Constance Kamii. In this report, Kamii shows that the Common Core math standards for grades K-3 are not grounded in the large body of research on how young children learn mathematics. She starts with the theory that math is made up of mental, logico-mathematical relationships. She has described many kinds of specific activities. She has also conducted systematic research to assess how well children understand mathematical concepts as a result of doing these activities.
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Part 1 differentiates between "science education" and "physical-knowledge" activities, noting that physical-knowledge activities involve primarily movements of objects and changes in objects. This part further discusses the rationale for their use and the objectives that determine the principles of teaching physical knowledge. Part 2 is an account of different activities: rollers, target ball, inclines, water play, and the pendulum.
Each activity is illustrated in terms of its planning, trial and evaluation. The actions of the children and the reactions of the teachers are also reported. The last part of the book stimulates the reader to go beyond the examples in the book and reveals how physical-knowledge activities can be invented and integrated into an ongoing program.
Some of the sources for new ideas are games, objects, and toys as well as chapters on art, science, music, and outdoor play in early education contexts. Free play, snack time, outdoor play, and other incidental situations are suggested as ways to integrate the activities. Part 3 concludes with pointers for each type of game presented in part 2.
More specifically, the book intends to show that the whole language movement is part of a larger revolution in thinking about learning and teaching, and to enable whole language advocates to explain, evaluate, and improve upon their beliefs and practices on the basis of a scientific, explanatory theory about how children acquire knowledge. The first four chapters of the book describe constructivism and the research supporting it, while the rest of the book deals with classroom practices and related issues such as assessment.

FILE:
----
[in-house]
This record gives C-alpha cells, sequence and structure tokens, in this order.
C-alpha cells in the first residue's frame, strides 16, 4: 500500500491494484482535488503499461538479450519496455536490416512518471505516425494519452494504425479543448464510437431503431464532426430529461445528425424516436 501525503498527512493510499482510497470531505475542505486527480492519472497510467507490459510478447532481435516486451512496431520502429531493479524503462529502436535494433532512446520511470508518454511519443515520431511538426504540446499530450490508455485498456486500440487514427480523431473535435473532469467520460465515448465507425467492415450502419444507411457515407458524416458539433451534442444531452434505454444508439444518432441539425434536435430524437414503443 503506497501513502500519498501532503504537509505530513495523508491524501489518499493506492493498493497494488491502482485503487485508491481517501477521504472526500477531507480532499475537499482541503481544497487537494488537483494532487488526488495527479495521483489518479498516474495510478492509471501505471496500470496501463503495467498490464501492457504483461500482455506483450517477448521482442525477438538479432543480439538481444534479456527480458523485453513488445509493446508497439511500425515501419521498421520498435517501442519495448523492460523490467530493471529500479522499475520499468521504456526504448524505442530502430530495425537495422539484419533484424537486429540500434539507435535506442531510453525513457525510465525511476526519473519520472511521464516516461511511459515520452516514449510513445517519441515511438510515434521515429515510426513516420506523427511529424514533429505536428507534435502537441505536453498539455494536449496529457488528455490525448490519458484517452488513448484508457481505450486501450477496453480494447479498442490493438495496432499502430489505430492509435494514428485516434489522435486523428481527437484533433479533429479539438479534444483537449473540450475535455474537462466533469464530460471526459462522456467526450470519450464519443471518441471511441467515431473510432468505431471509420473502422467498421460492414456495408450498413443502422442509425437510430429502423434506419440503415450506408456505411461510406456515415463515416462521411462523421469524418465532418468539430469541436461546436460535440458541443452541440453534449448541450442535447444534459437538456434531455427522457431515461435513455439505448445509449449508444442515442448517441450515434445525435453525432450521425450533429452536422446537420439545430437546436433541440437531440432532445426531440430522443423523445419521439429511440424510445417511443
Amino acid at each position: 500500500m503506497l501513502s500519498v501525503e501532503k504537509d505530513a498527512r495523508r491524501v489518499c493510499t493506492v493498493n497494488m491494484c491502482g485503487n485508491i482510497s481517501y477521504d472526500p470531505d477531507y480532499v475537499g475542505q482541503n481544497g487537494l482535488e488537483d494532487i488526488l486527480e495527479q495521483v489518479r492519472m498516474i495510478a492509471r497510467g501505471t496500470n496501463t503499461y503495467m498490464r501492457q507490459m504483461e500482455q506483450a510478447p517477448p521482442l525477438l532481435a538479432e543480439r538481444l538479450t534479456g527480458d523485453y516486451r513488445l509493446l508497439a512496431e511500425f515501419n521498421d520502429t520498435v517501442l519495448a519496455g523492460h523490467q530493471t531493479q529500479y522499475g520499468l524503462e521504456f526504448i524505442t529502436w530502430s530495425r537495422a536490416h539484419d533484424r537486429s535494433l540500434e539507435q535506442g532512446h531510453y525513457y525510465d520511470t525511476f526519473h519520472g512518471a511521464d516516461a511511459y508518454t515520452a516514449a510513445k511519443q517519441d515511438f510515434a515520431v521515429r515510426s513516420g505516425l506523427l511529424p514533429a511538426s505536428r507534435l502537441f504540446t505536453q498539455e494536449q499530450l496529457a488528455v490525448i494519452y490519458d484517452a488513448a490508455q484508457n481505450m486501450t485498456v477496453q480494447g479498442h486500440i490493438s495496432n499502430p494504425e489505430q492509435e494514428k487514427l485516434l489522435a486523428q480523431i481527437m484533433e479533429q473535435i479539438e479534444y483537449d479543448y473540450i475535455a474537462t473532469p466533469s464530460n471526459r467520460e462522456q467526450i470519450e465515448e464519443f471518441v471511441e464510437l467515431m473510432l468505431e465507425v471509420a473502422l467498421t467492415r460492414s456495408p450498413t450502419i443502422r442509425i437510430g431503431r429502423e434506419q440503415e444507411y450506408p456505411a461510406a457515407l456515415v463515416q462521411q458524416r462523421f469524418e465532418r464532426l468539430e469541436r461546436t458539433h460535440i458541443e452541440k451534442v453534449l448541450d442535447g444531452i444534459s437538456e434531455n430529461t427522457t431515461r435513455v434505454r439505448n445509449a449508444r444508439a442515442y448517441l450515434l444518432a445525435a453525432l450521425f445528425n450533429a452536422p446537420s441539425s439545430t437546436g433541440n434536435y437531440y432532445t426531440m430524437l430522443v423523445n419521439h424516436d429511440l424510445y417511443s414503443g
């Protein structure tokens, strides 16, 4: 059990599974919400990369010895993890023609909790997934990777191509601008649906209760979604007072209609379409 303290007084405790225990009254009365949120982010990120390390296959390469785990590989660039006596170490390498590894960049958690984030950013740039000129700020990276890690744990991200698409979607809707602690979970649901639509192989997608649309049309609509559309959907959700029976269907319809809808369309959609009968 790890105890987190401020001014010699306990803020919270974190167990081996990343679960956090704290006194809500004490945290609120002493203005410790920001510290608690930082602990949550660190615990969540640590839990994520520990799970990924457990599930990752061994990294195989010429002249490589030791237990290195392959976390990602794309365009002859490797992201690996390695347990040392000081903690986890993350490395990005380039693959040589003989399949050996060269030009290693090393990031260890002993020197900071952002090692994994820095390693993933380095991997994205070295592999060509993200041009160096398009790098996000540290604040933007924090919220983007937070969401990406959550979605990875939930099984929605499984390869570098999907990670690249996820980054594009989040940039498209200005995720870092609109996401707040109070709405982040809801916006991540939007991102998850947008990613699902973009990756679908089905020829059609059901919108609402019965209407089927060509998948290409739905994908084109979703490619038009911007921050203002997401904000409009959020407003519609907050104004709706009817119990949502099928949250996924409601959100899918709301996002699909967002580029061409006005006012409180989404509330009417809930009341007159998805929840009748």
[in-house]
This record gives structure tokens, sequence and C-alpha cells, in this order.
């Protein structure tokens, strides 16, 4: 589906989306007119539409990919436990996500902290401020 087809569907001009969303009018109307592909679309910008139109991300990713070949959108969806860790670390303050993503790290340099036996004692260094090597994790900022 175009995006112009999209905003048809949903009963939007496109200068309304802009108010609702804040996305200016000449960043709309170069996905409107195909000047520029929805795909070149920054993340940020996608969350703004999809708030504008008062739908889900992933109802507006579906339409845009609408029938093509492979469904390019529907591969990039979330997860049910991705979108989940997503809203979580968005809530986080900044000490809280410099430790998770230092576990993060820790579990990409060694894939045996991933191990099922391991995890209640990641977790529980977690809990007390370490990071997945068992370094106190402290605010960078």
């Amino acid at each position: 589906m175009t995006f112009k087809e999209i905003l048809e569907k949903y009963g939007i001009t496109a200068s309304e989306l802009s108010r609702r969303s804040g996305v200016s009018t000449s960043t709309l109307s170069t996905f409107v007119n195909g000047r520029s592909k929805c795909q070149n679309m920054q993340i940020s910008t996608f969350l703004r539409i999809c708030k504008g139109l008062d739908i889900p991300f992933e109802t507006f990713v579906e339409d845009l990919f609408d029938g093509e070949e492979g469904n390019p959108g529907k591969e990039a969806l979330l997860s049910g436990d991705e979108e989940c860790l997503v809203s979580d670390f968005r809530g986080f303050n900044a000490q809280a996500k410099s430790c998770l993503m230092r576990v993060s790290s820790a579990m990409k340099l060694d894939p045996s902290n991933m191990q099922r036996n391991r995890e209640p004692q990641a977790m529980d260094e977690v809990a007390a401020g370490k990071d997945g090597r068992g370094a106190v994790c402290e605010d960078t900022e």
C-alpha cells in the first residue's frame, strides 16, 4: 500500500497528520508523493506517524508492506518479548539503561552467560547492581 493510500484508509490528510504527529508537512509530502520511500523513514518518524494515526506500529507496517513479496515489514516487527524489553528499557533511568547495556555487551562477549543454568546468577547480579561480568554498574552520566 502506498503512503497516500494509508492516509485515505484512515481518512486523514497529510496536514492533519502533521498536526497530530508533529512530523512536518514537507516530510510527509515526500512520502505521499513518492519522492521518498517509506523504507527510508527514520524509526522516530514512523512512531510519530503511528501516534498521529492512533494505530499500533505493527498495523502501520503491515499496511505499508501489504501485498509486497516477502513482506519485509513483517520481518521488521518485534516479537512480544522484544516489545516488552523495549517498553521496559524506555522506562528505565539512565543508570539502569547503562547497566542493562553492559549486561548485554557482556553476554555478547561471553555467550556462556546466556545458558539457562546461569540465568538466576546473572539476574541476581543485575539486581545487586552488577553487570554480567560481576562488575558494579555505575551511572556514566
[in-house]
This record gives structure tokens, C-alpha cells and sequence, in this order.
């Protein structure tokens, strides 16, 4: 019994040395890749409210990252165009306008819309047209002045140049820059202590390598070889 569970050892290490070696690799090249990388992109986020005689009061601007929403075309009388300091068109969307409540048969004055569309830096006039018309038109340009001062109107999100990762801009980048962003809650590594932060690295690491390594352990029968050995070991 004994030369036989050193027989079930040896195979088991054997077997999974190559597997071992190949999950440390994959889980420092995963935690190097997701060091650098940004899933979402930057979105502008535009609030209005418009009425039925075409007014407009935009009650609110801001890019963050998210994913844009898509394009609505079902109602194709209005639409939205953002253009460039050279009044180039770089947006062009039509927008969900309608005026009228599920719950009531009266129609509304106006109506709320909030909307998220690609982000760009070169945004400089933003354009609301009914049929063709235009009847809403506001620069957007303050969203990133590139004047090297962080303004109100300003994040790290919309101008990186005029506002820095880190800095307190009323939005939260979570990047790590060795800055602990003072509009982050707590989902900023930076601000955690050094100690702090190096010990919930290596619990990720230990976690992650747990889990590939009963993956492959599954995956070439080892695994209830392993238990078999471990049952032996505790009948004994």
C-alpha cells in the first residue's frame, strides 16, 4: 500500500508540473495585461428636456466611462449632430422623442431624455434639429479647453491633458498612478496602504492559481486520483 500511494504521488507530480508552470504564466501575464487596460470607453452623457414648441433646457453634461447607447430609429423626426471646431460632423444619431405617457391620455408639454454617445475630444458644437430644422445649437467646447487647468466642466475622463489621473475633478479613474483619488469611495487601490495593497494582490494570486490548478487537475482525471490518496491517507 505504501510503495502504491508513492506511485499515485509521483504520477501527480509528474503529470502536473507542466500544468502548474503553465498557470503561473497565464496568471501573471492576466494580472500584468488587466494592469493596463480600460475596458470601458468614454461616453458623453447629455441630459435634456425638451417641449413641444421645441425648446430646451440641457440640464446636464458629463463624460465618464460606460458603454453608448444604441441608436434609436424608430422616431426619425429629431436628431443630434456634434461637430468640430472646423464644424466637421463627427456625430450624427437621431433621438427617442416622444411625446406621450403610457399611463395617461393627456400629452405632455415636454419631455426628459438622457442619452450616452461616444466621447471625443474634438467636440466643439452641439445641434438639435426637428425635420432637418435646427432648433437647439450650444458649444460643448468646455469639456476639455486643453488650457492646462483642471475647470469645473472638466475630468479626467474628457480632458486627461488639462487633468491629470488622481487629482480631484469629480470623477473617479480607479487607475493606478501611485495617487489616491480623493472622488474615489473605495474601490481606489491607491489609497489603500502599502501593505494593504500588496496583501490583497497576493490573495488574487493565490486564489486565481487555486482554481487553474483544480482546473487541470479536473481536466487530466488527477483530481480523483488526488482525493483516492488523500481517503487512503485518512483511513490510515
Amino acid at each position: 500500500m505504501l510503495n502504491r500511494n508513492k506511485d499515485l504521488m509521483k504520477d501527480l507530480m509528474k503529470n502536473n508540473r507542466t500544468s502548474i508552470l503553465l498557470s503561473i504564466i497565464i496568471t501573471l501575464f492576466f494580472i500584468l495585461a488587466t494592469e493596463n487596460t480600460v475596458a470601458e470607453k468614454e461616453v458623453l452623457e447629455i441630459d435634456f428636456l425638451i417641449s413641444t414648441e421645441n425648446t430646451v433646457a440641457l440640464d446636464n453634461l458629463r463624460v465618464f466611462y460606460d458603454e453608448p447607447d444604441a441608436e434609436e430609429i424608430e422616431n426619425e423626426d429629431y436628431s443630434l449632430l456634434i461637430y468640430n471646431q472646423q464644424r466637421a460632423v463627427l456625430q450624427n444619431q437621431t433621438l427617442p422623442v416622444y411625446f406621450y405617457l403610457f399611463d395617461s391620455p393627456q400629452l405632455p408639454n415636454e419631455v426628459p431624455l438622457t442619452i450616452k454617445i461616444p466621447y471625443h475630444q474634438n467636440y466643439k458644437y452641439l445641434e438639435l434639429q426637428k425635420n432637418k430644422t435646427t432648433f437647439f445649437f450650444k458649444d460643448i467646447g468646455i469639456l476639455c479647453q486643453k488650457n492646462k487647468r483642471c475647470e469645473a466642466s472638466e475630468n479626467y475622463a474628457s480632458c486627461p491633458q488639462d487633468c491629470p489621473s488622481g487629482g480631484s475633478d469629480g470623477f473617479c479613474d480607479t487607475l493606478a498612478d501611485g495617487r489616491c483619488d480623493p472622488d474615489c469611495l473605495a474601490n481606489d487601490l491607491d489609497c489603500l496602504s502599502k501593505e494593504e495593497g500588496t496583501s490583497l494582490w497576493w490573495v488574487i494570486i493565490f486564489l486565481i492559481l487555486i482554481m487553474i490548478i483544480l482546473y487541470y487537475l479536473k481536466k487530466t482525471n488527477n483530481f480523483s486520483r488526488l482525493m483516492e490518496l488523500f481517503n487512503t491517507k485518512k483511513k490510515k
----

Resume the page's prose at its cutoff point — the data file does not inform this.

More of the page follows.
Six pages of chapter notes and references, and 80 general references are attached. SR 5 editions published in in English and held by WorldCat member libraries worldwide "A comprehensive membership benefit. It is suggested that number facts cannot be taught by social transmission, since there is a fundamental distinction between logico-mathematical and social knowledge. Workbook exercises, math time and cuisenaire rods are not among these.
Recommended teaching techniques include: 1 teach number concepts when they are useful and meaningful to a child, when the child feels a need and interest in number arising out of his daily activities; 2 use language that illustrates logical quantification or the comparison of groups I.
Snack time, distribution of materials, group games, etc. Ms How children learn to think : a discussion with Constance Kamii Visual 4 editions published between and in English and held by WorldCat member libraries worldwide Constance Kamii is interviewed by Carolyn S.
Dorrell on how children learn number concepts and to think.
Images, videos and audio are available under their respective licenses. Related Research Articles Progressive education is a pedagogical movement that began in the late nineteenth century; it has persisted in various forms to the present. The term progressive was engaged to distinguish this education from the traditional Euro-American curricula of the 19th century, which was rooted in classical preparation for the university and strongly differentiated by social class. By contrast, progressive education finds its roots in present experience. Most progressive education programs have these qualities in common: The philosophy of education examines the goals, forms, methods, and meaning of education.
"A Criança e o Número", de Constance Kamii